CURRENT NEWS - 1st FEBRUARY 2018
From 31 January 2018, if you are making a claim for or already getting Universal Credit (UC) in an area where you manage your claim online, you can ask: •for your UC to be paid twice monthly rather than monthly •to have the housing costs in your UC award paid directly to your landlord.
These are called the Scottish UC choices. They were first introduced on 4 October 2017 and were only available to people who made a claim for UC on or after that date and who managed their claim online. These areas are also known as full service areas.
The Scottish UC choices are now being extended to anyone who claimed UC before 4 October 2017 in a full service area. They are also being extended to anyone who claimed before 4 October 2017 in a live service area when they transfer to a full service area.
If you were claiming UC before 4 October 2017 & you are in a full service area, you can ask to set up one or both of the Scottish UC choices through your online account, by phoning a DWP service centre or by making the request to a work coach. Contact WDCAB if you feel need assistance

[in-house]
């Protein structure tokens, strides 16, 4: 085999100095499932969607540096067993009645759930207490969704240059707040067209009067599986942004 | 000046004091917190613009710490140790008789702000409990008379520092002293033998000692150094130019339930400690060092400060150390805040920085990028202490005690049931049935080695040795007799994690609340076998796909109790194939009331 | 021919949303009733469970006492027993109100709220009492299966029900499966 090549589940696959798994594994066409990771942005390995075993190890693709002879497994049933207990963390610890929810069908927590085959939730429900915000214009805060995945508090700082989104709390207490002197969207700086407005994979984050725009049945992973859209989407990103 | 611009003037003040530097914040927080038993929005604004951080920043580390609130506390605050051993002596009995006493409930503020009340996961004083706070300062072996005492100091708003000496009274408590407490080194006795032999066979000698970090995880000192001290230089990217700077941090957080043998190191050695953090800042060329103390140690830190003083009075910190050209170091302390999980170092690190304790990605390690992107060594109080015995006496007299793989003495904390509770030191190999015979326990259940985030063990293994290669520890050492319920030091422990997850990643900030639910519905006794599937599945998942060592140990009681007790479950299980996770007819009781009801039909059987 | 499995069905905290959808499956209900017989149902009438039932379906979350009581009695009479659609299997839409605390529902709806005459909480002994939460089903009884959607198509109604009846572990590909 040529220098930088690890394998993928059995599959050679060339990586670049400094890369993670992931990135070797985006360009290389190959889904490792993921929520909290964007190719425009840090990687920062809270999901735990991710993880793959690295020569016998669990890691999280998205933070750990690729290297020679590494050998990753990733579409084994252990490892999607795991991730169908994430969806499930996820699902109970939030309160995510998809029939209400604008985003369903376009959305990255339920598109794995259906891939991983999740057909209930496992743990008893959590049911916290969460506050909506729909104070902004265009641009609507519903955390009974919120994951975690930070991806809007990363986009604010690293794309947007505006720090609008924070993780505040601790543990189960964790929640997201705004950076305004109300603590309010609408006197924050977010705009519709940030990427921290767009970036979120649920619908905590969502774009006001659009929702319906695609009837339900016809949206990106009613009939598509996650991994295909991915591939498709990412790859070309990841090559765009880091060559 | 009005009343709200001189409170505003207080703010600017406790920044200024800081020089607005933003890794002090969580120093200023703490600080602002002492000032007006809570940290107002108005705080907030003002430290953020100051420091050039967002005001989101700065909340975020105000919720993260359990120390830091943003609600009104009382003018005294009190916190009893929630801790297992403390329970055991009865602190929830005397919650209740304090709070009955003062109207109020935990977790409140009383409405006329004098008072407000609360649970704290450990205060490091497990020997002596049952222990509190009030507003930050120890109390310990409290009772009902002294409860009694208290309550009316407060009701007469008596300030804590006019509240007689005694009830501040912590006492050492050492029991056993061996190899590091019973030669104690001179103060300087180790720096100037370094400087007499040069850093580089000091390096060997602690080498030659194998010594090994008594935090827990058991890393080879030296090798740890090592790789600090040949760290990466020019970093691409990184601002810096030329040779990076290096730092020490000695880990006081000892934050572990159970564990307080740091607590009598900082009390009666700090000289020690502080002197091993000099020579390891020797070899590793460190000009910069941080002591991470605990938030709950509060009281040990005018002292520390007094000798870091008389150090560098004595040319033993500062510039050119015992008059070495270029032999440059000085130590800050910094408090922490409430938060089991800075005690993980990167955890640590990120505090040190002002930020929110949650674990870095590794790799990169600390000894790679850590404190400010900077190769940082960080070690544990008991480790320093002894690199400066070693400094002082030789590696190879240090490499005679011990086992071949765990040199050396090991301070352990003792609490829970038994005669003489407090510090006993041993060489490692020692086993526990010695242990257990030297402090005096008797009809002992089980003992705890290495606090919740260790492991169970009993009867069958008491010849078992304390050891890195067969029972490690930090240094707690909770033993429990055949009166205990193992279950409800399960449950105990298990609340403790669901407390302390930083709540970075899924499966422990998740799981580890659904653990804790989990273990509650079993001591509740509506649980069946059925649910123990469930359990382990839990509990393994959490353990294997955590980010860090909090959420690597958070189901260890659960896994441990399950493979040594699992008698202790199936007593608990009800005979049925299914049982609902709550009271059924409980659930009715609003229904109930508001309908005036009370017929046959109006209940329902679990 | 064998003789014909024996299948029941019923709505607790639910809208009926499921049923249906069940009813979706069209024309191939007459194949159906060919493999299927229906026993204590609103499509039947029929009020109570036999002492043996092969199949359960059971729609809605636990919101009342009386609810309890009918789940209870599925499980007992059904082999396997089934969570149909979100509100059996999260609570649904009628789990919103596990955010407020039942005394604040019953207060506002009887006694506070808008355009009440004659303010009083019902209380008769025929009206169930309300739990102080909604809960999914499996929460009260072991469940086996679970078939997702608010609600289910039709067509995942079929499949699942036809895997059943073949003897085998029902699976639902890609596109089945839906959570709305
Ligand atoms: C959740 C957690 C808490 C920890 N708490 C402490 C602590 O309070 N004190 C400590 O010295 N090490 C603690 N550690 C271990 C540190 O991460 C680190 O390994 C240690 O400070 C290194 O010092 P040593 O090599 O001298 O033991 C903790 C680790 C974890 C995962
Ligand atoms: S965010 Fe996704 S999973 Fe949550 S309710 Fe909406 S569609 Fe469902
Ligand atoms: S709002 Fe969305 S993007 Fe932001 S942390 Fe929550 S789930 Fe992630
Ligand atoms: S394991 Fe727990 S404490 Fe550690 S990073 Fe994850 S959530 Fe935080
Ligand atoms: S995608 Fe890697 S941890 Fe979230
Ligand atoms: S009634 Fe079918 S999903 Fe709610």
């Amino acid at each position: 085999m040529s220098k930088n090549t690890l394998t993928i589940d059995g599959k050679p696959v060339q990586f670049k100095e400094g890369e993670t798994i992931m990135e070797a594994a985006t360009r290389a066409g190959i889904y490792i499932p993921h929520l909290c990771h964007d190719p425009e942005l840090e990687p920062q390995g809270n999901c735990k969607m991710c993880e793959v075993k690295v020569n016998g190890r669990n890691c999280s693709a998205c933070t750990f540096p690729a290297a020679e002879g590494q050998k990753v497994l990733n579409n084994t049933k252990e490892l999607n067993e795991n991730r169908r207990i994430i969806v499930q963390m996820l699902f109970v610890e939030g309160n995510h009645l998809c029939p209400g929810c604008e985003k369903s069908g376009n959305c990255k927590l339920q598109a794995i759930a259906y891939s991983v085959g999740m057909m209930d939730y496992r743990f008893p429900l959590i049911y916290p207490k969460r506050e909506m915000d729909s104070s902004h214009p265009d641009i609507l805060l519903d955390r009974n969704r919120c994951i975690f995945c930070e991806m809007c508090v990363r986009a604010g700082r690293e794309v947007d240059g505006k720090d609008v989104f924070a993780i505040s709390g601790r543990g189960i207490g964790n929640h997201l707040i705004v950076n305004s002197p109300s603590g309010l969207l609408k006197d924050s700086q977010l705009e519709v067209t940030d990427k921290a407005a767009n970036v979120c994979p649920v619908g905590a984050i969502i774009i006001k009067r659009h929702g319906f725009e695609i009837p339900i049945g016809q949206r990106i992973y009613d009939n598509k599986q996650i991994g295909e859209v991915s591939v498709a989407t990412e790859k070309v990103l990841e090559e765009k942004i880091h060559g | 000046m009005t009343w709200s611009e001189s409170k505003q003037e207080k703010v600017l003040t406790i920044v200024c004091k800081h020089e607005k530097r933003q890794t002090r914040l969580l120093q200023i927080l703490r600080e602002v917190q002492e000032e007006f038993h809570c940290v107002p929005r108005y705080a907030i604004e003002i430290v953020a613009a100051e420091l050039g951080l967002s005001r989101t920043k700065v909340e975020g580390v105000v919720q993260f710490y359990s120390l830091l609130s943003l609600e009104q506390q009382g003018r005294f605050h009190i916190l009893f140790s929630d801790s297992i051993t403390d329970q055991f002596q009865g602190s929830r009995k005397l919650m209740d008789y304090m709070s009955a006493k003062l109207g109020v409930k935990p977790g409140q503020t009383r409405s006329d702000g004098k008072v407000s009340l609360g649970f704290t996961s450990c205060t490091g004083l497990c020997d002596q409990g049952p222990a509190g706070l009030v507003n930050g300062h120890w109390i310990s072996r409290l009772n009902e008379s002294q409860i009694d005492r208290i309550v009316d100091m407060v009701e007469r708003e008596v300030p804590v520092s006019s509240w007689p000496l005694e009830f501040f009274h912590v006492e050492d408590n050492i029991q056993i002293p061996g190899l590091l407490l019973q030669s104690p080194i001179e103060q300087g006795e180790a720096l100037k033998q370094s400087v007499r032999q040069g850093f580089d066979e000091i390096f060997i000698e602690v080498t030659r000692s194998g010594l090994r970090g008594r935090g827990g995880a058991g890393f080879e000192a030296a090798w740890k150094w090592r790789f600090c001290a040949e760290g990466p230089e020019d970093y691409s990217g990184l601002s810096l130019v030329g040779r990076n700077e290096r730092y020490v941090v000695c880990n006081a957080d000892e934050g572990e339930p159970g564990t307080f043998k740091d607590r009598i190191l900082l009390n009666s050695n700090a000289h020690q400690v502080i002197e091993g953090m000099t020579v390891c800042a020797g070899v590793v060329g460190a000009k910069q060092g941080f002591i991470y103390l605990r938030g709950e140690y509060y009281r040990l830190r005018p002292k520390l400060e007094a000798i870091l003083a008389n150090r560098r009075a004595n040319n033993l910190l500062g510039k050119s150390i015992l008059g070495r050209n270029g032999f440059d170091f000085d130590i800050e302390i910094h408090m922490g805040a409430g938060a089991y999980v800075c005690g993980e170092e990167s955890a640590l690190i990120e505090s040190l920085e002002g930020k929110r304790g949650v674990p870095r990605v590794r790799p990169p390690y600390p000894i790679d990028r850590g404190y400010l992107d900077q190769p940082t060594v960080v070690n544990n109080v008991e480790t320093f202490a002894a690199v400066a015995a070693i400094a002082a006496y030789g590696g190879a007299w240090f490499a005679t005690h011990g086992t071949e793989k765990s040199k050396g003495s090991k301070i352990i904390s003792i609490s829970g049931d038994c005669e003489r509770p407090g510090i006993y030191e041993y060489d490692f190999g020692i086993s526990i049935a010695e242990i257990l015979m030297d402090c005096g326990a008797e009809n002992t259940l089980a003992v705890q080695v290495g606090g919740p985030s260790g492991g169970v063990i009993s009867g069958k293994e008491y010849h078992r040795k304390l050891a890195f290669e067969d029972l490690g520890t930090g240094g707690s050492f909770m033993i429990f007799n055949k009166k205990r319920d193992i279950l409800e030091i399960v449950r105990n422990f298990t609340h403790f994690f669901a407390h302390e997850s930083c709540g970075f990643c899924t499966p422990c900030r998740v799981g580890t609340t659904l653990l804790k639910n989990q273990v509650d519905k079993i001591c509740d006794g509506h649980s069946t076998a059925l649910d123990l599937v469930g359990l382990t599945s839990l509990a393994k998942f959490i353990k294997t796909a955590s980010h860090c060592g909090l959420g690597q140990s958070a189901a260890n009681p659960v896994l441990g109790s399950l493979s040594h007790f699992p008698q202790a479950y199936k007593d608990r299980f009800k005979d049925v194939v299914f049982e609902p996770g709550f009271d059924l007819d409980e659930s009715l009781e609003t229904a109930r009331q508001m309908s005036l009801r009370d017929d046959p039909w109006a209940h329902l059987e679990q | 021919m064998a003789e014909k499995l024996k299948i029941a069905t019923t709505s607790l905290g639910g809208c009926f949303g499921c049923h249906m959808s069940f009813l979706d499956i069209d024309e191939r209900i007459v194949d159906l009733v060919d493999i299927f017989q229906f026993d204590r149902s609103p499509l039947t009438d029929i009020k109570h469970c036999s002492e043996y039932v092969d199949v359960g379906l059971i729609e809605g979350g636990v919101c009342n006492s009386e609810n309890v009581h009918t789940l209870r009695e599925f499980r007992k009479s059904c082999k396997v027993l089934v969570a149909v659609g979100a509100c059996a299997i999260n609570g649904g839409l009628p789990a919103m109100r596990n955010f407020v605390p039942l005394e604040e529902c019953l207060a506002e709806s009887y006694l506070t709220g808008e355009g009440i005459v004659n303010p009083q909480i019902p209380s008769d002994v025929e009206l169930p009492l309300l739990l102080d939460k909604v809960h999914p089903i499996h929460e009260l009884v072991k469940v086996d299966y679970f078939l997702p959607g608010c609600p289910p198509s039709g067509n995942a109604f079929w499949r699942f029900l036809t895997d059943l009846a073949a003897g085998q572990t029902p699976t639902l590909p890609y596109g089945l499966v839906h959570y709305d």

HOLIDAY CLOSING DATES
Today Citizens Advice Scotland has joined forces with twenty four charities and individuals to call for a halt to the accelerated roll out of Universal Credit in October.
Together these organisations represent a broad cross section of Scotland's third sector, and offer services and support to those affected by the implementation of this new benefit.
Read the letter published in The Times today.
31st August 2017
The UK Government decided to phase the rollout of Universal Credit (UC) on a ‘test and learn’ basis, prior to an accelerated rollout beginning in October this year. This was a sensible approach to a very major change.
In five years UC will be claimed by over 650,000 households in Scotland. In principle, it is a good idea which should make life easier for both the claimant and the delivery agencies alike. However, having seen how UC has worked so far, it is clear that it is leaving thousands of people struggling to make ends meet. The flaws include a six week waiting period between a person’s claim and their initial payment. Another issue is that UC is an entirely online system, yet our evidence is that many applicants don't have access to computers or the skills to use them.
Together, we believe the Government must halt the rollout of the benefit so that these and other flaws can be fixed before they harm any more people. This will require serious changes, not just minor adjustments. Fundamentally, we need a benefits system that supports those in need, and it is in that spirit that we are calling to halt and fix UC.